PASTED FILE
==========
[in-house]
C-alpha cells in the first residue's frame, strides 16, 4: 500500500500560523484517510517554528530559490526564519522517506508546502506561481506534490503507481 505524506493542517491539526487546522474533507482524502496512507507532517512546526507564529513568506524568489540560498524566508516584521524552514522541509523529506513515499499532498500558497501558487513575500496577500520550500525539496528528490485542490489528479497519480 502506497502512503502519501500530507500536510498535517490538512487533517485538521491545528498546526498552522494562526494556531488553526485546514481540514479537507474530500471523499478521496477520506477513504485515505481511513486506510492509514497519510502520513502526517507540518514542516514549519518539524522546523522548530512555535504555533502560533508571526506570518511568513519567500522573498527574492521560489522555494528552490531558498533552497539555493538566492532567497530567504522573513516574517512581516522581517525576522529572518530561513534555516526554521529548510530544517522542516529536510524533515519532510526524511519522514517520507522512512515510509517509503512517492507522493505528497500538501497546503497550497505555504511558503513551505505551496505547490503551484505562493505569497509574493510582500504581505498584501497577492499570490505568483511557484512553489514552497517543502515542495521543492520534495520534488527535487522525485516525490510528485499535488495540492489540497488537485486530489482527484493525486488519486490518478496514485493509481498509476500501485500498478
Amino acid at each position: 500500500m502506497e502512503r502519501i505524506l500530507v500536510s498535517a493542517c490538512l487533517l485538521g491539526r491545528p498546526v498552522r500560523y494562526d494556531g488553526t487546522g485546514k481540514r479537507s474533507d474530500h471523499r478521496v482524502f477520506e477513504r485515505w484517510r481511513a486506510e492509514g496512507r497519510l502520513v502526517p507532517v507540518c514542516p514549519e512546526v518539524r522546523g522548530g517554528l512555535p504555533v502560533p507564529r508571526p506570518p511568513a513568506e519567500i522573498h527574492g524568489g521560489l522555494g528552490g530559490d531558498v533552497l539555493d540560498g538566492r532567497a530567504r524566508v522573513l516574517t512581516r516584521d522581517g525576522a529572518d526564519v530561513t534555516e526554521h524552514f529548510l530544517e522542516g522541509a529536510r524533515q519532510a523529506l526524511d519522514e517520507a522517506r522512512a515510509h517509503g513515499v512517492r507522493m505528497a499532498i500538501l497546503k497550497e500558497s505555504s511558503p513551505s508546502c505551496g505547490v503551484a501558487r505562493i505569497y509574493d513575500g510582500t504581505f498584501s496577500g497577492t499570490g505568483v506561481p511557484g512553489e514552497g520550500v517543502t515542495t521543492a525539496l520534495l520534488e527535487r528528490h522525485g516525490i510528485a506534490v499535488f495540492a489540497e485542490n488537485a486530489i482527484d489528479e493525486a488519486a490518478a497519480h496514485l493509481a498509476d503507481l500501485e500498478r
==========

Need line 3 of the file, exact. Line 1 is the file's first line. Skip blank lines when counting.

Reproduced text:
Amino acid at each position: 500500500m502506497e502512503r502519501i505524506l500530507v500536510s498535517a493542517c490538512l487533517l485538521g491539526r491545528p498546526v498552522r500560523y494562526d494556531g488553526t487546522g485546514k481540514r479537507s474533507d474530500h471523499r478521496v482524502f477520506e477513504r485515505w484517510r481511513a486506510e492509514g496512507r497519510l502520513v502526517p507532517v507540518c514542516p514549519e512546526v518539524r522546523g522548530g517554528l512555535p504555533v502560533p507564529r508571526p506570518p511568513a513568506e519567500i522573498h527574492g524568489g521560489l522555494g528552490g530559490d531558498v533552497l539555493d540560498g538566492r532567497a530567504r524566508v522573513l516574517t512581516r516584521d522581517g525576522a529572518d526564519v530561513t534555516e526554521h524552514f529548510l530544517e522542516g522541509a529536510r524533515q519532510a523529506l526524511d519522514e517520507a522517506r522512512a515510509h517509503g513515499v512517492r507522493m505528497a499532498i500538501l497546503k497550497e500558497s505555504s511558503p513551505s508546502c505551496g505547490v503551484a501558487r505562493i505569497y509574493d513575500g510582500t504581505f498584501s496577500g497577492t499570490g505568483v506561481p511557484g512553489e514552497g520550500v517543502t515542495t521543492a525539496l520534495l520534488e527535487r528528490h522525485g516525490i510528485a506534490v499535488f495540492a489540497e485542490n488537485a486530489i482527484d489528479e493525486a488519486a490518478a497519480h496514485l493509481a498509476d503507481l500501485e500498478r